Our court systems have in recent years been said to be
"Has been a lifesaver so many times!"
- Catherine Rampell, student @ University of Washington
"Exactly the help I needed."
- Jennifer Hawes, student @ San Jose State
"The best place for brainstorming ideas."
- Michael Majchrowicz, student @ University of Kentucky
Our court systems have, in recent years, been said to be
inefficient, sometimes ineffective, and even backlogged to the
point where cases have to be dismissed because of how long it
takes for them to get to court. After my trip to court, these
are my opinions and observations on the "Efficiency and
Effectiveness of our Criminal Court System".
The court procedures of provincial court are very systematic
and are carried out very swiftly. It is much like a tennis
match, the ball, or control in the court, is volleyed back and
forth between the judge (and court clerk) and the lawyers. The
court clerk arraigns the accused, the defence lawyer responses
with how the accused pleas, if it is "not guilty", the court
clerk asks how the Crown lawyer wishes to proceed and so forth.
However, this is not so in the Ontario Supreme Court (Trial
Division), though similar in methodical procedures, the court
cases are longer and much more time is spent on each individual
part of the case, from presenting the evidence to cross-
examination of the witness, this is because of the amount of
The general atmosphere and behaviour in the Provincial
Courtrooms were general loose and calm. The people, lawyers,
judge, clerk and recorder seem to know each other very well.
They joked openly, even while the court was in session, the
defence lawyer asked if he could persuade the judge into a
lighter sentence after the judge had already made a decision in a
very easy and friendly tone of voice, something seemly
unprofessional that caused chuckles throughout the courtroom.
Where in the Ontario Supreme Court the atmosphere was much more
serious, professional, strict and at times high in tension.
Our current bail system, in either monetary terms or
personal recognizance, seemed pretty successful in Provincial
Court, though not observed in the Ontario Supreme Court, all the
people did show up for their trial, which included two people on
bail for possession of marijuana cigarettes. As a final note, no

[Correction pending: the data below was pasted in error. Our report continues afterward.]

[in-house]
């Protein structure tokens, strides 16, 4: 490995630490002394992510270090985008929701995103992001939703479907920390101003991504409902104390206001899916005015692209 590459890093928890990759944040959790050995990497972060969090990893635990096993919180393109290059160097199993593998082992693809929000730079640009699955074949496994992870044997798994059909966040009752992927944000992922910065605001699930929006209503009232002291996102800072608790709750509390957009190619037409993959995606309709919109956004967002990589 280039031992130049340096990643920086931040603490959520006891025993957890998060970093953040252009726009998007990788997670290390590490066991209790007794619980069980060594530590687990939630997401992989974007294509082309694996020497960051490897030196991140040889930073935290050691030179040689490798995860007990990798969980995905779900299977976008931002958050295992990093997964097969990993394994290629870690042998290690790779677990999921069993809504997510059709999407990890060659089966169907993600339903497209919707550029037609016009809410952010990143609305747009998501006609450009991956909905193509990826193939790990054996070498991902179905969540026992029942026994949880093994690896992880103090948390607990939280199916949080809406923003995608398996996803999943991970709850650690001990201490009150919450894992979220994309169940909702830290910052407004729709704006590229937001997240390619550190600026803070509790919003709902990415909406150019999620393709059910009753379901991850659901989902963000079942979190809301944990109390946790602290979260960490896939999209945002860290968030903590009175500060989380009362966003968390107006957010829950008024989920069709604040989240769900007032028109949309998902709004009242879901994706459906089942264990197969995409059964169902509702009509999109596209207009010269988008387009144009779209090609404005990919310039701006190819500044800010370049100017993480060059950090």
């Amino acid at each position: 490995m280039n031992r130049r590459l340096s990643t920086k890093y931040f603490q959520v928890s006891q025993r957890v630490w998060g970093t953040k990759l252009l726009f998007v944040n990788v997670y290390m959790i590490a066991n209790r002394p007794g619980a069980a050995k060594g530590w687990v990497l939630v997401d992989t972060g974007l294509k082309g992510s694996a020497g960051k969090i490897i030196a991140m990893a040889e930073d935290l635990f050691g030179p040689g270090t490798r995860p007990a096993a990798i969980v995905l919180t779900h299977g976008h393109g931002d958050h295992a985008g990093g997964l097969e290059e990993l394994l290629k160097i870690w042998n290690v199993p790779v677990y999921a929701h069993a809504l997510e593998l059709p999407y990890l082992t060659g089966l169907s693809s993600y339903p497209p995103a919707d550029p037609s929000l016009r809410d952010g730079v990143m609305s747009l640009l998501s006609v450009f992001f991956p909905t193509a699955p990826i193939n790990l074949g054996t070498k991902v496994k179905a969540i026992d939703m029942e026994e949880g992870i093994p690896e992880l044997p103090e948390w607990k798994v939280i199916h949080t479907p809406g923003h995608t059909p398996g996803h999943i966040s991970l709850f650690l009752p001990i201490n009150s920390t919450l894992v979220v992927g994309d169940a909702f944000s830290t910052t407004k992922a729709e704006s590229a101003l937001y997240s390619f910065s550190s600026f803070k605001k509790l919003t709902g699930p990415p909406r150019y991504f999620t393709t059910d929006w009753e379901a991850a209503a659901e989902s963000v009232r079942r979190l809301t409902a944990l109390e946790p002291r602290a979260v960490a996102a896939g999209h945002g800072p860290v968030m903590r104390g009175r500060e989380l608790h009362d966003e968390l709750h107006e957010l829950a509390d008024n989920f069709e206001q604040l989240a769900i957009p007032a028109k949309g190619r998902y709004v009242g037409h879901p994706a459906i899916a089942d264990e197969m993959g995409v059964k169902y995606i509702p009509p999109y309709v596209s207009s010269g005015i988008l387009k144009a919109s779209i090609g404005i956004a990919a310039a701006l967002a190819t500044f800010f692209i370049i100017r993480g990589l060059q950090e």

bench warrant was every called for by the judge for people whom
failed to attend their trial.
The necessity of the duty council is for those who don't
have a lawyer and is for their benefit that they discuss legal
options that the accused might have before proceeding, however
this part of the system is not very efficient as the court must
adjourn for this and thus waste valuable time that could be
otherwise used for processing other court cases.
The Crown Attorney in provincial court was, on the whole,
fairly well prepared, efficiently bring relevant facts to
attention, friendly and well acquainted to the defence lawyers as
well as the judge, and quick to get to the point that he was
trying to prove. There was little time wasted, between the
arraignment and the sentencing, on the part of the Crown
Attorney. In Ontario Supreme Court, the Crown Attorney there
seemed well prepared, efficient, and quick, however there seemed
to be a lack of personal evolvement in the case, rather he seemed
emotionless, just doing his job, not being familiar with the
judge or other people in the court room. By the way he presented
and dressed, he appeared far more strict and serious in conduct
and appearance than his Provincial Court counterpart.
Calling a remand can be helpful in that it allows witnesses,
especially key witnesses, to be present at a later date when it
is possible for them to attend the trial, as duty may call them
to do otherwise. The disadvantages, however, are mostly on the
accused's part, as s/he must remain in custody longer in order to
be brought back to trial.
The necessity for a lawyer for minor offences can sometimes
outweigh the cost the accused must pay for them because the
lawyer understands the law and how the system works, he might be
able to point out some small discrepancies or may suggest what
type and how much punishment is suitable for the accused's crime.
The lawyer may also point out that if the person has a record,
how old it really is, as records older than 5 years old that are
not cleared are disregarded by the judge. They also help the
cases progress faster as an accused legal options will be already
made clear to him by his/her lawyer.
Lawyers are absolutely necessary for major cases, as the
accused may not understand his legal rights clearly or may not
know how to defend himself correctly in the correct the manner
during trial in court.
Court judges in Provincial Court were generally looser than
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Bail, Canadian criminal law, Supreme Court of Canada, Judge, South African law, Criminal procedure in South Africa, Court system of Canada
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